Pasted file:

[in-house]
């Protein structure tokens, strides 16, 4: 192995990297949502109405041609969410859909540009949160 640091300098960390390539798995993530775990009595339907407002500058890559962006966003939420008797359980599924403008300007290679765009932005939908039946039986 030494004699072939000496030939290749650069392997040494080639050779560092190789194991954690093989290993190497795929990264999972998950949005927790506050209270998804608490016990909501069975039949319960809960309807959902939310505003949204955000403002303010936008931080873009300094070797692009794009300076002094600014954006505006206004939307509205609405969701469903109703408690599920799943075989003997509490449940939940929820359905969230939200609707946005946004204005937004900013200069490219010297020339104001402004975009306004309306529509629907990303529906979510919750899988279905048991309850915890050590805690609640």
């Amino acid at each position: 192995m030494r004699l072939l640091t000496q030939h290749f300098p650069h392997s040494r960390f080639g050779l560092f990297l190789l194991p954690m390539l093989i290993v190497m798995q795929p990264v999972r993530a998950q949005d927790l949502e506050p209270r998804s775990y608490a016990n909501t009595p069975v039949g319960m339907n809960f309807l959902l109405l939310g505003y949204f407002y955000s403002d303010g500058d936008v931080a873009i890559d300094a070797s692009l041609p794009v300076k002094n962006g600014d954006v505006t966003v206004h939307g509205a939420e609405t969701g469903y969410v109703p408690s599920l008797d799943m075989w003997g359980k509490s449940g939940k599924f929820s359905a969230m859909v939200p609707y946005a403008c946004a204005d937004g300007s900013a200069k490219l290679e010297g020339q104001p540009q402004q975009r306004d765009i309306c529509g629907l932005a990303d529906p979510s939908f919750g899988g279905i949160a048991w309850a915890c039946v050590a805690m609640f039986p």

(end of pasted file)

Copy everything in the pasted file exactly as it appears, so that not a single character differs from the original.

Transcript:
[in-house]
């Protein structure tokens, strides 16, 4: 192995990297949502109405041609969410859909540009949160 640091300098960390390539798995993530775990009595339907407002500058890559962006966003939420008797359980599924403008300007290679765009932005939908039946039986 030494004699072939000496030939290749650069392997040494080639050779560092190789194991954690093989290993190497795929990264999972998950949005927790506050209270998804608490016990909501069975039949319960809960309807959902939310505003949204955000403002303010936008931080873009300094070797692009794009300076002094600014954006505006206004939307509205609405969701469903109703408690599920799943075989003997509490449940939940929820359905969230939200609707946005946004204005937004900013200069490219010297020339104001402004975009306004309306529509629907990303529906979510919750899988279905048991309850915890050590805690609640």
């Amino acid at each position: 192995m030494r004699l072939l640091t000496q030939h290749f300098p650069h392997s040494r960390f080639g050779l560092f990297l190789l194991p954690m390539l093989i290993v190497m798995q795929p990264v999972r993530a998950q949005d927790l949502e506050p209270r998804s775990y608490a016990n909501t009595p069975v039949g319960m339907n809960f309807l959902l109405l939310g505003y949204f407002y955000s403002d303010g500058d936008v931080a873009i890559d300094a070797s692009l041609p794009v300076k002094n962006g600014d954006v505006t966003v206004h939307g509205a939420e609405t969701g469903y969410v109703p408690s599920l008797d799943m075989w003997g359980k509490s449940g939940k599924f929820s359905a969230m859909v939200p609707y946005a403008c946004a204005d937004g300007s900013a200069k490219l290679e010297g020339q104001p540009q402004q975009r306004d765009i309306c529509g629907l932005a990303d529906p979510s939908f919750g899988g279905i949160a048991w309850a915890c039946v050590a805690m609640f039986p």